these can be divided into 4 classes: (i) word
order (approx. 20% of cases); (ii) better target language lexical selection (50%); (iii) better
agreement (10%); and (iv) better homograph
resolution (20%). Examples of some of these
appear in (13):
One week later, Leonard H.
Roberts, president and chief executive
officer of Arby’s, was fired in a dispute
with Mr. Posner. =⇒
Logomedia: Uno semana después, Leonard
H Roberts, presidente y Funcionario en
Jefe Ejecutivo de Arby’s, fue disparado en
una disputa con el Sr. Posner.
Uno semana después,
Leonard H Roberts, presidente y Funcionario en Jefe Ejecutivo de Arby’s,
fue despedido en una disputa con el Sr.
Manual Evaluation
Homograph resolution and agreement:
We observed above that for Logomedia, 321
out of the 800-sentence testset received different
translations via TransBooster. After a manual
evaluation based on an average between accuracy and fluency, we considered 121 (38%) of
these to be better when TransBooster was used,
79 (24%) being worse, and the remaining 122
(38%) adjudged to be similar. These judgements are backed up by submitting the 121sentence subset to an automatic evaluation, as
shown in Table 4. Since the testset consists only
of sentences that were considered better when
TransBooster was used, these results indicate
an upper boundary on the automatic evaluation improvements that can be achieved using
the current architecture of TransBooster.
Percent. of Baseline
Table 4: TransBooster vs. Logomedia: Results
on the 121-sentence subset of the full testset
where using TransBooster improved translation
Better Lexical Selection:
Orig: ”I find it hard to conceive of
people switching over to CNN for what,
at least in the public’s mind, is the same
news,” says Reuven Frank, the former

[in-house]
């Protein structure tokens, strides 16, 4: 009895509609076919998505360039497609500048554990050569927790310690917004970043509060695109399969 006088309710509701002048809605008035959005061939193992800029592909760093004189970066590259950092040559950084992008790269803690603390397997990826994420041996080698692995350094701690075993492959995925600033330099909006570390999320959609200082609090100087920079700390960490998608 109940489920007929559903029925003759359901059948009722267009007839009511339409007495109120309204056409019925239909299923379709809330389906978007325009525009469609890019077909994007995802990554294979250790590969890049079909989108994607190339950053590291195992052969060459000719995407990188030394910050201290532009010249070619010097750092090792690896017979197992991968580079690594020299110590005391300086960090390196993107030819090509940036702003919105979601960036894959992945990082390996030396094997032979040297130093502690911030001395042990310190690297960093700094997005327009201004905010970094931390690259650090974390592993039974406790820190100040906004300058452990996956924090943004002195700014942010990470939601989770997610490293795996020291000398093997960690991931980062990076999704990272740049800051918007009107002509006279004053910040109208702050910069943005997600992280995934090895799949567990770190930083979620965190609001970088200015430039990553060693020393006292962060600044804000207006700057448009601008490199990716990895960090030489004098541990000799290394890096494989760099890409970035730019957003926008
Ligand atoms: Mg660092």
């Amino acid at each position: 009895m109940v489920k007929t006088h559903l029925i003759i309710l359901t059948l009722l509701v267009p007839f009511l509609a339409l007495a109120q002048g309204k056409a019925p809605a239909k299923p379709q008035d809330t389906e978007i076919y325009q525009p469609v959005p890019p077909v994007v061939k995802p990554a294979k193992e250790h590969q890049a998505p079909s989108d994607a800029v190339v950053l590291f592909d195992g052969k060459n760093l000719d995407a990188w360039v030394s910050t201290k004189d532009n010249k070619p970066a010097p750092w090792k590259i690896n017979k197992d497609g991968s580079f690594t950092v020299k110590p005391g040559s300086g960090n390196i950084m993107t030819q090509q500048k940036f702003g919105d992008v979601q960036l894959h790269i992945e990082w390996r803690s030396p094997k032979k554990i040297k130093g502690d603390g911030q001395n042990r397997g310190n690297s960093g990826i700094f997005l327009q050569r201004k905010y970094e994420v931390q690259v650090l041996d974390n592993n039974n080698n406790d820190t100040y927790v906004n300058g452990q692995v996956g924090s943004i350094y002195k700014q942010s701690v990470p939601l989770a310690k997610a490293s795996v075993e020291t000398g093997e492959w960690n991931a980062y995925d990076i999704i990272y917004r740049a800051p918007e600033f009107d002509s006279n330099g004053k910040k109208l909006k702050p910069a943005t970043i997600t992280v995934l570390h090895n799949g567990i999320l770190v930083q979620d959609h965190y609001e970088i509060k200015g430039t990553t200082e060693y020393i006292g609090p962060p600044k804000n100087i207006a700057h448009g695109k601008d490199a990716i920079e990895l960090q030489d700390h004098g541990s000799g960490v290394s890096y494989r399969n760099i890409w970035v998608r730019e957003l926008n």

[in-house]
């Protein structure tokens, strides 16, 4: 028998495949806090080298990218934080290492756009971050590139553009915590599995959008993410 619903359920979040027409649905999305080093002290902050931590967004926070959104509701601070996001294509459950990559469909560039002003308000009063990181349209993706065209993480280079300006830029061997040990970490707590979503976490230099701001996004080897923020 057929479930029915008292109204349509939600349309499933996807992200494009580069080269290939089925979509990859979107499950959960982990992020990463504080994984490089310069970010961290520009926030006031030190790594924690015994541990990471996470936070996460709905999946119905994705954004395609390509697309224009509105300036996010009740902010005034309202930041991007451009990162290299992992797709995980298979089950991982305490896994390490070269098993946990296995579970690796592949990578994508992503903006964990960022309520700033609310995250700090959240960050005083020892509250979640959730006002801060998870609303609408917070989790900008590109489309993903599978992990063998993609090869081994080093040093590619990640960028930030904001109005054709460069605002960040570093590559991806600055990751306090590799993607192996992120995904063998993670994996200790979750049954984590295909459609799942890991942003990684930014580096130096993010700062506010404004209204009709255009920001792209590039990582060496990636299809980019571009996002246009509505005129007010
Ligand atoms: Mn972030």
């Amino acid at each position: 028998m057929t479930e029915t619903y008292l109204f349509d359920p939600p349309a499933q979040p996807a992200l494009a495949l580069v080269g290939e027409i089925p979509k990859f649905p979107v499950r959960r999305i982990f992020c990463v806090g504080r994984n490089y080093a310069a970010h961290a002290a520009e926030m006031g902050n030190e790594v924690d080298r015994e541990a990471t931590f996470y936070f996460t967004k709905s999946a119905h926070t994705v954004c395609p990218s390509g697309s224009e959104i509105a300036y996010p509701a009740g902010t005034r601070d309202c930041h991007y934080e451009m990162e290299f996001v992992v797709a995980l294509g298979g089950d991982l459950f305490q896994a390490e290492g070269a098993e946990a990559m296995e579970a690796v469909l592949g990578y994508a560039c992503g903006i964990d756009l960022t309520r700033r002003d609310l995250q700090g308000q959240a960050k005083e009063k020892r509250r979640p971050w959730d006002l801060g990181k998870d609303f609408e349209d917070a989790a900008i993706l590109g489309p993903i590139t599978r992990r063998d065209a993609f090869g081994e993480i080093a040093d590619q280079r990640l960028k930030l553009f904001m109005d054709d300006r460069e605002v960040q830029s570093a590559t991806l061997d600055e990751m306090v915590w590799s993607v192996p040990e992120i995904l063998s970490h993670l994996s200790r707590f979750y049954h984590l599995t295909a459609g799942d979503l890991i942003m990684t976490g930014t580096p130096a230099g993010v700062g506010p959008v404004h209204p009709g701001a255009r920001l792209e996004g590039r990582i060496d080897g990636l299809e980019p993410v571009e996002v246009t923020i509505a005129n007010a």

two-time president of NBC News and
creator of the Huntley-Brinkley Report.
Logomedia: ”Lo encuentro difı́cil concebir
de personas que cambian to CNN para
qué, por lo menos en la mente del público,
es las mismas noticias”, decir que Reuven
Frank, los ex dos veces presidente de NBC
News y creador del Huntley - Brinkley
presentan un informe.
”Lo encuentro difı́cil
concebir que las personas cambien a CNN
para lo que, por lo menos en la mente
del público, es las mismas noticias,” dice
Reuven Frank, el ex presidente dos veces
de NBC News y creador del Huntley Brinkley Report.
Further Improvements
Where invoking the TransBooster algorithm results in worse translation quality, in most cases
this is due to missing context. We want to
improve the treatment of context in two ways:
(i) Use real heads as substitution variables, as
substituting constituents with their real heads
instead of with a syntactically similar variable
is likely to yield better results. However, this
method poses a number of retrievability problems, since we do not know the translation of
the real heads beforehand. A possible solution
would be to use tracker material inside the substitution variable (e.g. numerals, determiners,
etc.) to retrieve its translation; (ii) Extending
and refining the context templates that we currently use to mimic the original syntactic structure of the sentence is also likely to lead to improved results.
The translation quality obtained from on-line
MT systems deteriorates with longer input
strings. We have presented a method where
we recursively break down sentences from the
Penn-II Treebank into smaller and smaller constituents, and confront the MT system with
these shorter sub-strings. We keep track of
where those individual parts fit into the overall translation in order to stitch together the
translation result for the entire input string.
Throughout the process the commercial MT engine does all the translation itself: our method
helps the system to improve its own output
We have detailed a number of improvements
to the original TransBooster system presented
in (Mellebeek et al., 2005). Thanks to these
improvements, TransBooster now outperforms
Logomedia and obtains results similar to SDL
and only slightly below the scores achieved by
Also, the improvements have led to a massive reduction in the amount of times we back
off to the default MT system; currently, this
ranges from 40% for Systran, to just 23% for
SDL, whereas the backoff figure for the work in
(Mellebeek et al., 2005) was around 85%. Of
course, it remains a major thrust of current research to lower these figures still further.
We have outlined a number of ways to further improve the system and we are confident
that future versions of TransBooster will obtain net improvements on all 3 baseline systems.
This research was funded by an Enterprise
Ireland Basic Research grant SC/2003/282.